Fly now, pay later Are travel loans a good deal?
By AMRITA JAYAKUMAR
Dreaming of a spring getaway with white-sand beaches and a cool drink in your hand?
A search for airline tickets can bring your dream down to earth, if the steep fares charged by many airlines outstrip your savings.
What if you could book your trip today and pay for it later — without maxing out your credit cards?
Major airlines including American Airlines, JetBlue, Southwest Airlines and United Airlines integrate buy-now-pay-later concepts into their online booking. Working with technology startups that provide the financing, they offer loans to travelers who would rather pay a fixed amount over time than dip into savings or use high-interest credit cards.
Financing a trip may be a reasonable option in a few situations — for trips that are important and have inflexible dates, for example, or for emergency travel. But if you don’t know how you’ll pay, borrowing isn’t a good idea, experts say.
LOAN OR LAYAWAY
Travel lenders say they appeal to people with average credit scores who may not qualify for travel reward cards that require excellent credit. The loans also can make sense for people who are building credit and prefer the discipline of fixed payments over credit cards’ revolving payments.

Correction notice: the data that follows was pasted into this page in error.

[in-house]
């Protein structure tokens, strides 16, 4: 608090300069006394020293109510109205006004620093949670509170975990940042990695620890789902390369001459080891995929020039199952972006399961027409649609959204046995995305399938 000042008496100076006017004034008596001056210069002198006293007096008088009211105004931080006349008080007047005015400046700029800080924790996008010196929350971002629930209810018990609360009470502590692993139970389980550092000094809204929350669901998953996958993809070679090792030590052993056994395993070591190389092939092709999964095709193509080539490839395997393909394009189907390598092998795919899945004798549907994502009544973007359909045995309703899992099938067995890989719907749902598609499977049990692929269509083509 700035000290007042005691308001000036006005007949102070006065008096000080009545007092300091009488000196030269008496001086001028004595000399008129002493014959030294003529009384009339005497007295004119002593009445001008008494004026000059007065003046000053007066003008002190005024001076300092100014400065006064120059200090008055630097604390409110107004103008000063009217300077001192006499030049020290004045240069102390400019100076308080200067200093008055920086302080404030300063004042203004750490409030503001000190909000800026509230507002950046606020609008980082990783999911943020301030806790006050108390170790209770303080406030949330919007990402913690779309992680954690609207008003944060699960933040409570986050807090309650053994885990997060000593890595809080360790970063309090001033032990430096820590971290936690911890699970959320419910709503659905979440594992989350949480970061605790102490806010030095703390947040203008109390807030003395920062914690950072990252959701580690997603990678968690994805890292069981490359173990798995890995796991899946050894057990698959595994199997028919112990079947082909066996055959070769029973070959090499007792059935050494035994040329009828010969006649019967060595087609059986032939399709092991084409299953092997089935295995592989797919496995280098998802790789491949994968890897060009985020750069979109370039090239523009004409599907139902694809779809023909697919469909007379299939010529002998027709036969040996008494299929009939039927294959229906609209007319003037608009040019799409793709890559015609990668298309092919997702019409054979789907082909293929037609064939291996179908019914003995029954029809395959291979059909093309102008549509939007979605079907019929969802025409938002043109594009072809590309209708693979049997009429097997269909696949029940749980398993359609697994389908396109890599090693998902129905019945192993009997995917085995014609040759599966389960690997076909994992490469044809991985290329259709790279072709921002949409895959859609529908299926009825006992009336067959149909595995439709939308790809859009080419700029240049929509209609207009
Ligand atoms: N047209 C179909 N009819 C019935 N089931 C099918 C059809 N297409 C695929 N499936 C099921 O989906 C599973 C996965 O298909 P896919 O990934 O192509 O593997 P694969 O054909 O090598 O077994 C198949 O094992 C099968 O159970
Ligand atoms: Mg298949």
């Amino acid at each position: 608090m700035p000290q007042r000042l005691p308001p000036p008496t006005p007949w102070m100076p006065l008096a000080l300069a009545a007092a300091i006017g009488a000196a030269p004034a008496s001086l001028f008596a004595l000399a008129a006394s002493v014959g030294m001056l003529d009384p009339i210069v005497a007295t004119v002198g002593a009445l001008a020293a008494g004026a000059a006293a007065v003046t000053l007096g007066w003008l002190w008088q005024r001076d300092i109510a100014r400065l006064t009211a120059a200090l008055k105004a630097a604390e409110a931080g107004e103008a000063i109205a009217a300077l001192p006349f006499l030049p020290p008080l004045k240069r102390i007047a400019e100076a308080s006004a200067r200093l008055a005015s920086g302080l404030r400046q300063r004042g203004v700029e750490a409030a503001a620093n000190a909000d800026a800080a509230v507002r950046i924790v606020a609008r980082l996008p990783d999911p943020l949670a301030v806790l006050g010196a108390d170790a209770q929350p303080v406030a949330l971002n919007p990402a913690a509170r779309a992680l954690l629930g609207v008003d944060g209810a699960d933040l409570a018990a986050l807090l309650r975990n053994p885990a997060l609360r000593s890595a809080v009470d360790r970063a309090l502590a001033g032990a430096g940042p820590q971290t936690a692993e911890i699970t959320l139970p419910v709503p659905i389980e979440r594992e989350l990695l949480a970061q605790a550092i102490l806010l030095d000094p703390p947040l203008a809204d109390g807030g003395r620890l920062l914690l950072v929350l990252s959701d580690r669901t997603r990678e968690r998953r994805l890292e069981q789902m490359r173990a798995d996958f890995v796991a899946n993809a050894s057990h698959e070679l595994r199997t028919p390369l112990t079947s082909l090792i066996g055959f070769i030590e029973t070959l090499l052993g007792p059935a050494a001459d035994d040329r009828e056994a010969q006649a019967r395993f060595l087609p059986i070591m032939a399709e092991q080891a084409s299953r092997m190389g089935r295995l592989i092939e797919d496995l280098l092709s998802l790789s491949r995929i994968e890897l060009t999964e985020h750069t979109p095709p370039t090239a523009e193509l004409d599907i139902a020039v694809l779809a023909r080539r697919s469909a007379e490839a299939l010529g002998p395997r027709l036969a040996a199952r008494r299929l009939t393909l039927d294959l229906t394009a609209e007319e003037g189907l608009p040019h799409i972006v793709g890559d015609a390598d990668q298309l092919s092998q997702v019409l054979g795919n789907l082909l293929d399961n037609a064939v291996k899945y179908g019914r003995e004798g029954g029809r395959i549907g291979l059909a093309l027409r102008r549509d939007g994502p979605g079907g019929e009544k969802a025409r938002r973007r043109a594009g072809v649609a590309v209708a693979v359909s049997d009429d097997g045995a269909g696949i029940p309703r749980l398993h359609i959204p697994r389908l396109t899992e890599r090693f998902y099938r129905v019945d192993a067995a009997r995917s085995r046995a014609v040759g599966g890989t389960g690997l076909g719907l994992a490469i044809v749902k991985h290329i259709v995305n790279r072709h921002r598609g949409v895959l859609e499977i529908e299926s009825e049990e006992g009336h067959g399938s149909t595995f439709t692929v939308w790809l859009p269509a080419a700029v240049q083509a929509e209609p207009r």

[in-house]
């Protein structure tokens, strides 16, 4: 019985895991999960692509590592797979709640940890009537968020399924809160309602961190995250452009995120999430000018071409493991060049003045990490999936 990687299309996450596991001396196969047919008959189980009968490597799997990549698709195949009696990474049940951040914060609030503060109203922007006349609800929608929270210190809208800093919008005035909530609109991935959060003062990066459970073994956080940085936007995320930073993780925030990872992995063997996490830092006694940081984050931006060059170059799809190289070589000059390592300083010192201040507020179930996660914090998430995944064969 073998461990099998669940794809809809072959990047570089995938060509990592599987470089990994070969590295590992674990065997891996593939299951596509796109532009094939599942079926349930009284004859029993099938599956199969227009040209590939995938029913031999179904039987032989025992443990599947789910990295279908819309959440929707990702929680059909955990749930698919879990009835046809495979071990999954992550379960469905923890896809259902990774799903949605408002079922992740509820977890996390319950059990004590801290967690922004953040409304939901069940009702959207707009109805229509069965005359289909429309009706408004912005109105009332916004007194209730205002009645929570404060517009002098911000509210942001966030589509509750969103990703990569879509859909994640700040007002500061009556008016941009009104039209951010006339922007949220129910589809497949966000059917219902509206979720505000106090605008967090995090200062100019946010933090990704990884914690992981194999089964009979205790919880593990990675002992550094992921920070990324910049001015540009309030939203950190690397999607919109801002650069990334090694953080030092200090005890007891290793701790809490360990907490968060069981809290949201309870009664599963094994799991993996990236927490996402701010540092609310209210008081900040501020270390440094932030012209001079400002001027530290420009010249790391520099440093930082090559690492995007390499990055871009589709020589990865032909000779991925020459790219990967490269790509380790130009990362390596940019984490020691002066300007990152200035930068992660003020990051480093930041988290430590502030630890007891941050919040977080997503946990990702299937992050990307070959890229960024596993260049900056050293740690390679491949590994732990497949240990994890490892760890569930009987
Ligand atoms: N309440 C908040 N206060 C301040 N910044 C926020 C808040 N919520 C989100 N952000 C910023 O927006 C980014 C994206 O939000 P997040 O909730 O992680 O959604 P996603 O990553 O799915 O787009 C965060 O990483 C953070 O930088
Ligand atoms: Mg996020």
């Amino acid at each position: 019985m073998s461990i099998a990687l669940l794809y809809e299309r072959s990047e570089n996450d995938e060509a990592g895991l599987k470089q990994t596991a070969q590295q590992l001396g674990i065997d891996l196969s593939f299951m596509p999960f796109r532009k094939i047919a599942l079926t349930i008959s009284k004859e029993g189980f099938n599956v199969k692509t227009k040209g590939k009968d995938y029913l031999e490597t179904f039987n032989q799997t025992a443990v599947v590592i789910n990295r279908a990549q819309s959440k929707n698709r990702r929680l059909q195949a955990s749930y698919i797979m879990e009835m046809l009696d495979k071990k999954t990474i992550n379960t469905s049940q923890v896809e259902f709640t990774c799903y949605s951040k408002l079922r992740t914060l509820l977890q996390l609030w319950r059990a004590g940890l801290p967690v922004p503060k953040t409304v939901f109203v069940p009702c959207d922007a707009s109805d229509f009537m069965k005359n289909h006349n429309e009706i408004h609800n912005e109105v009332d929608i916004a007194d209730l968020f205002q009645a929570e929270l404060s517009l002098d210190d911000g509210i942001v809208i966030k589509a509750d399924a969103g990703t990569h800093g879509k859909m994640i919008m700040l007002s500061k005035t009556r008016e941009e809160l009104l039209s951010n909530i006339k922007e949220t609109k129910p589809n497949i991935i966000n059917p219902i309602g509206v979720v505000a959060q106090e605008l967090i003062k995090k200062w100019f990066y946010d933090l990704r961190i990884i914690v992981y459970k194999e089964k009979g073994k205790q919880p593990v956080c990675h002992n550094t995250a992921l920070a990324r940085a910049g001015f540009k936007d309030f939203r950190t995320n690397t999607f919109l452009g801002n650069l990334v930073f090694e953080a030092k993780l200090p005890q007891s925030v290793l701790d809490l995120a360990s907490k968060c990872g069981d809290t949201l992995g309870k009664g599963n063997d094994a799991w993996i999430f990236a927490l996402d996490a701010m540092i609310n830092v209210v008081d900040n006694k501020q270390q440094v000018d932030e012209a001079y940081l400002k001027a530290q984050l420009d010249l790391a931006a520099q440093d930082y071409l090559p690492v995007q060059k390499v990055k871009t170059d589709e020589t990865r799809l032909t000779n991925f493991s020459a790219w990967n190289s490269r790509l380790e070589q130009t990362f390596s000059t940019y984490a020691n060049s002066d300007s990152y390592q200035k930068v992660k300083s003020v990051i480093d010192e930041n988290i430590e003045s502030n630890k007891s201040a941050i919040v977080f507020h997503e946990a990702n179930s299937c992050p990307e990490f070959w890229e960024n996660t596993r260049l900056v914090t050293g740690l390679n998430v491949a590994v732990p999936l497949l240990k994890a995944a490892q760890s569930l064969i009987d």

It’s not just airlines offering financing for travelers. Travel deal sites such as CheapAir.com, Expedia and Groupon Getaways offer loans through Affirm, a San Francisco-based online lender. Airfordable and FlightLayaway.com offer layaway-style plans, in which you pay off your ticket in online installments before you fly. Other sites market financing to college students.
Some experts advise against going into debt for travel at all, whether you use travel loans or credit cards.
THE COST OF CONVENIENCE
Even when a travel loan might make sense, know how you’ll pay it back, such as by carving money out of your budget or using a tax refund, Snyder says.
Before you choose a loan, understand all the costs, says Graciela Aponte-Diaz, director of California policy for the Center for Responsible Lending, a nonprofit advocacy group.
The typical UpLift customer borrows $500 to $2,500, and the company charges annual percentage rates from 8.99 percent to 36 percent, based on your credit profile. If you borrow $1,500, for example, and pay it back over 12 months at 17 percent – UpLift’s average rate for borrowers – you’ll pay $137 per month and a total of $1,642.
Affirm charges 10 percent to 30 percent APR, and travelers borrow $1,400 on average, says spokesperson Elizabeth Allin. Airfordable charges a one-time service fee equal to about 13 percent of the ticket cost, according to a calculator on the website.
Lenders may also charge cancellation and modification fees if your plans change, or try to sell you travel insurance.
This article was provided to The Associated Press by the personal finance website NerdWallet. Amrita Jayakumar is a writer at NerdWallet. Email: firstname.lastname@example.org. Twitter: @ajbombay.